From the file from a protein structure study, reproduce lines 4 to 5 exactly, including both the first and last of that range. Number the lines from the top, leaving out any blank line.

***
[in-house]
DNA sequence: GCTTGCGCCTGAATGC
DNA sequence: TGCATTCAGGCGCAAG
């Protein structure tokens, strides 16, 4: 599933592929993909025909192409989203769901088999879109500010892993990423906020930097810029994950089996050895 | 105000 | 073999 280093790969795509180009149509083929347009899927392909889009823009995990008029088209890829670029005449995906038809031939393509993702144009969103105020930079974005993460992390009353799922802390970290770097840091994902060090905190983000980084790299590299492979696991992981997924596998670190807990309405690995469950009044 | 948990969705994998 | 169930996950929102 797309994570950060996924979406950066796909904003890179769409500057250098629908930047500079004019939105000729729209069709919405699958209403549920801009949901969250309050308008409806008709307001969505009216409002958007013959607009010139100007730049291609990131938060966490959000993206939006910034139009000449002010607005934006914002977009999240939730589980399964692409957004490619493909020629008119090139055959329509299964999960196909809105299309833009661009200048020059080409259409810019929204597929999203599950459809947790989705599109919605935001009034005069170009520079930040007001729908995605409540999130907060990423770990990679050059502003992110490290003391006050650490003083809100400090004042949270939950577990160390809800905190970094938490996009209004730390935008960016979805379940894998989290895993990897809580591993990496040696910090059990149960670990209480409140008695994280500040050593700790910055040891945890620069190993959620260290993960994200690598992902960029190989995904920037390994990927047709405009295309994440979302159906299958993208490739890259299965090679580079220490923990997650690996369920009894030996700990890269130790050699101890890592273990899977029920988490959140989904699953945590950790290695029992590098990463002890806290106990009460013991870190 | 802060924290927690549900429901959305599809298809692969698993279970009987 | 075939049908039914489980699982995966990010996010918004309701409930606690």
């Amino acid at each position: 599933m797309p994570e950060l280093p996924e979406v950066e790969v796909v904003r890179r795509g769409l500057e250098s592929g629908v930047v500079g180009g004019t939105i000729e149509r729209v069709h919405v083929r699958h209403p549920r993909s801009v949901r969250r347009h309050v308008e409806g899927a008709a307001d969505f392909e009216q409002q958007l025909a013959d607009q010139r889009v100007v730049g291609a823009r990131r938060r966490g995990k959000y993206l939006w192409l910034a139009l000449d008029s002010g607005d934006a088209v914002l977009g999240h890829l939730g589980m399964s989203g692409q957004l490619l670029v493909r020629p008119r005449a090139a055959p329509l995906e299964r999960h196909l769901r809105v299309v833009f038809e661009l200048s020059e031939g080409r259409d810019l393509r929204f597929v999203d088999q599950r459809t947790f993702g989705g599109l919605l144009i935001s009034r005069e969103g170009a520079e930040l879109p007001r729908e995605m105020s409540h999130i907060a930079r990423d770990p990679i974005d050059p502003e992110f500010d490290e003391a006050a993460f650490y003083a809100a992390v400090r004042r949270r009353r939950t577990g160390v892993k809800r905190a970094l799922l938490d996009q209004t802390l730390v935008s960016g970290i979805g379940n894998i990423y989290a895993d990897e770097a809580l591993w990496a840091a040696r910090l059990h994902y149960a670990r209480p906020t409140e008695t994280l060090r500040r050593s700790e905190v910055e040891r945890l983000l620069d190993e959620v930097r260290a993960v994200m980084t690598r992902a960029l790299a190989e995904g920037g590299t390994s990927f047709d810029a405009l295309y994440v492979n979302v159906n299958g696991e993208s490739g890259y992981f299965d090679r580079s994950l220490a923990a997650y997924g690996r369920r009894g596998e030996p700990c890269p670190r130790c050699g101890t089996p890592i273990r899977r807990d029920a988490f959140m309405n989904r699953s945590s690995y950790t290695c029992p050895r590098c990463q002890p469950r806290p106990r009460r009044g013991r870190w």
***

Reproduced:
């Protein structure tokens, strides 16, 4: 599933592929993909025909192409989203769901088999879109500010892993990423906020930097810029994950089996050895 | 105000 | 073999 280093790969795509180009149509083929347009899927392909889009823009995990008029088209890829670029005449995906038809031939393509993702144009969103105020930079974005993460992390009353799922802390970290770097840091994902060090905190983000980084790299590299492979696991992981997924596998670190807990309405690995469950009044 | 948990969705994998 | 169930996950929102 797309994570950060996924979406950066796909904003890179769409500057250098629908930047500079004019939105000729729209069709919405699958209403549920801009949901969250309050308008409806008709307001969505009216409002958007013959607009010139100007730049291609990131938060966490959000993206939006910034139009000449002010607005934006914002977009999240939730589980399964692409957004490619493909020629008119090139055959329509299964999960196909809105299309833009661009200048020059080409259409810019929204597929999203599950459809947790989705599109919605935001009034005069170009520079930040007001729908995605409540999130907060990423770990990679050059502003992110490290003391006050650490003083809100400090004042949270939950577990160390809800905190970094938490996009209004730390935008960016979805379940894998989290895993990897809580591993990496040696910090059990149960670990209480409140008695994280500040050593700790910055040891945890620069190993959620260290993960994200690598992902960029190989995904920037390994990927047709405009295309994440979302159906299958993208490739890259299965090679580079220490923990997650690996369920009894030996700990890269130790050699101890890592273990899977029920988490959140989904699953945590950790290695029992590098990463002890806290106990009460013991870190 | 802060924290927690549900429901959305599809298809692969698993279970009987 | 075939049908039914489980699982995966990010996010918004309701409930606690």
């Amino acid at each position: 599933m797309p994570e950060l280093p996924e979406v950066e790969v796909v904003r890179r795509g769409l500057e250098s592929g629908v930047v500079g180009g004019t939105i000729e149509r729209v069709h919405v083929r699958h209403p549920r993909s801009v949901r969250r347009h309050v308008e409806g899927a008709a307001d969505f392909e009216q409002q958007l025909a013959d607009q010139r889009v100007v730049g291609a823009r990131r938060r966490g995990k959000y993206l939006w192409l910034a139009l000449d008029s002010g607005d934006a088209v914002l977009g999240h890829l939730g589980m399964s989203g692409q957004l490619l670029v493909r020629p008119r005449a090139a055959p329509l995906e299964r999960h196909l769901r809105v299309v833009f038809e661009l200048s020059e031939g080409r259409d810019l393509r929204f597929v999203d088999q599950r459809t947790f993702g989705g599109l919605l144009i935001s009034r005069e969103g170009a520079e930040l879109p007001r729908e995605m105020s409540h999130i907060a930079r990423d770990p990679i974005d050059p502003e992110f500010d490290e003391a006050a993460f650490y003083a809100a992390v400090r004042r949270r009353r939950t577990g160390v892993k809800r905190a970094l799922l938490d996009q209004t802390l730390v935008s960016g970290i979805g379940n894998i990423y989290a895993d990897e770097a809580l591993w990496a840091a040696r910090l059990h994902y149960a670990r209480p906020t409140e008695t994280l060090r500040r050593s700790e905190v910055e040891r945890l983000l620069d190993e959620v930097r260290a993960v994200m980084t690598r992902a960029l790299a190989e995904g920037g590299t390994s990927f047709d810029a405009l295309y994440v492979n979302v159906n299958g696991e993208s490739g890259y992981f299965d090679r580079s994950l220490a923990a997650y997924g690996r369920r009894g596998e030996p700990c890269p670190r130790c050699g101890t089996p890592i273990r899977r807990d029920a988490f959140m309405n989904r699953s945590s690995y950790t290695c029992p050895r590098c990463q002890p469950r806290p106990r009460r009044g013991r870190w």